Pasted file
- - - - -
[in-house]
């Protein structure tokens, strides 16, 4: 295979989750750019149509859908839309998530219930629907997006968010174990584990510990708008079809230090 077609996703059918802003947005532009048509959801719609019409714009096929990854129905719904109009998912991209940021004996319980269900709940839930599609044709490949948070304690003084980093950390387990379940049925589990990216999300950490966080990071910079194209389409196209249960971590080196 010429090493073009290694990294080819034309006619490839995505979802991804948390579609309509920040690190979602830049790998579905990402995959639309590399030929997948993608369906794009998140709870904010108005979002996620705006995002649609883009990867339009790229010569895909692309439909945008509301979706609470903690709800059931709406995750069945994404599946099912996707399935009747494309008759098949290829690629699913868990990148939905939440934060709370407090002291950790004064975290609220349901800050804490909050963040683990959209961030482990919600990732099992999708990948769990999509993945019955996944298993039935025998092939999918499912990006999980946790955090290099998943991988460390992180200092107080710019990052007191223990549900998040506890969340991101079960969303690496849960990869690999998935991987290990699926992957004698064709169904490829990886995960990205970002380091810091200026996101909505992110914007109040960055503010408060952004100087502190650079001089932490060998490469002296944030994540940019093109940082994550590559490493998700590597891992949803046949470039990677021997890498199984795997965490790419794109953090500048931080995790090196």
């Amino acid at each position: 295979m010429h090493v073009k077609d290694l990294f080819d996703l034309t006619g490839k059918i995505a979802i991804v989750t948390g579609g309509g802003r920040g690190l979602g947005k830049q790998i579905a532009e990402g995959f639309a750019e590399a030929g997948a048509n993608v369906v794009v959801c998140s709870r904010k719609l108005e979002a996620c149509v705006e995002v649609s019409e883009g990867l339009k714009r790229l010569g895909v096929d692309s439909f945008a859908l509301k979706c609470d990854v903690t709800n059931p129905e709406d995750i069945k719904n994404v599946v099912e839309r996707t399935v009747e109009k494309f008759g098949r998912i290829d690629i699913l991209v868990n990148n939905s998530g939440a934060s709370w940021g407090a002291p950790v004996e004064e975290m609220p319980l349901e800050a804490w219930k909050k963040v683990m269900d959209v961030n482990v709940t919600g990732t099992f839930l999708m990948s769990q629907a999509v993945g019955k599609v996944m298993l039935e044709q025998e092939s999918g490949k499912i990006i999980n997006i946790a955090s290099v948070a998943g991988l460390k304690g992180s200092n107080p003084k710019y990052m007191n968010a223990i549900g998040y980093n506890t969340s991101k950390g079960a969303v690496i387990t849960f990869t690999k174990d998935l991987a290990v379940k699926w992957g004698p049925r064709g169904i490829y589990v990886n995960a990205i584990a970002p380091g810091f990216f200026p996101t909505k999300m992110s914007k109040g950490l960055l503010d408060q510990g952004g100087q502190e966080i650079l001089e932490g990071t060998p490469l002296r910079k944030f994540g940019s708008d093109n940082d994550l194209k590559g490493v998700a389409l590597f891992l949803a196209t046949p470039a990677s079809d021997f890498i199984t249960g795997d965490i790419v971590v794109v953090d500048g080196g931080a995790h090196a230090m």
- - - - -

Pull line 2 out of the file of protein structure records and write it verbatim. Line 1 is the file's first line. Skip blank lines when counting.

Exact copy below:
């Protein structure tokens, strides 16, 4: 295979989750750019149509859908839309998530219930629907997006968010174990584990510990708008079809230090 077609996703059918802003947005532009048509959801719609019409714009096929990854129905719904109009998912991209940021004996319980269900709940839930599609044709490949948070304690003084980093950390387990379940049925589990990216999300950490966080990071910079194209389409196209249960971590080196 010429090493073009290694990294080819034309006619490839995505979802991804948390579609309509920040690190979602830049790998579905990402995959639309590399030929997948993608369906794009998140709870904010108005979002996620705006995002649609883009990867339009790229010569895909692309439909945008509301979706609470903690709800059931709406995750069945994404599946099912996707399935009747494309008759098949290829690629699913868990990148939905939440934060709370407090002291950790004064975290609220349901800050804490909050963040683990959209961030482990919600990732099992999708990948769990999509993945019955996944298993039935025998092939999918499912990006999980946790955090290099998943991988460390992180200092107080710019990052007191223990549900998040506890969340991101079960969303690496849960990869690999998935991987290990699926992957004698064709169904490829990886995960990205970002380091810091200026996101909505992110914007109040960055503010408060952004100087502190650079001089932490060998490469002296944030994540940019093109940082994550590559490493998700590597891992949803046949470039990677021997890498199984795997965490790419794109953090500048931080995790090196």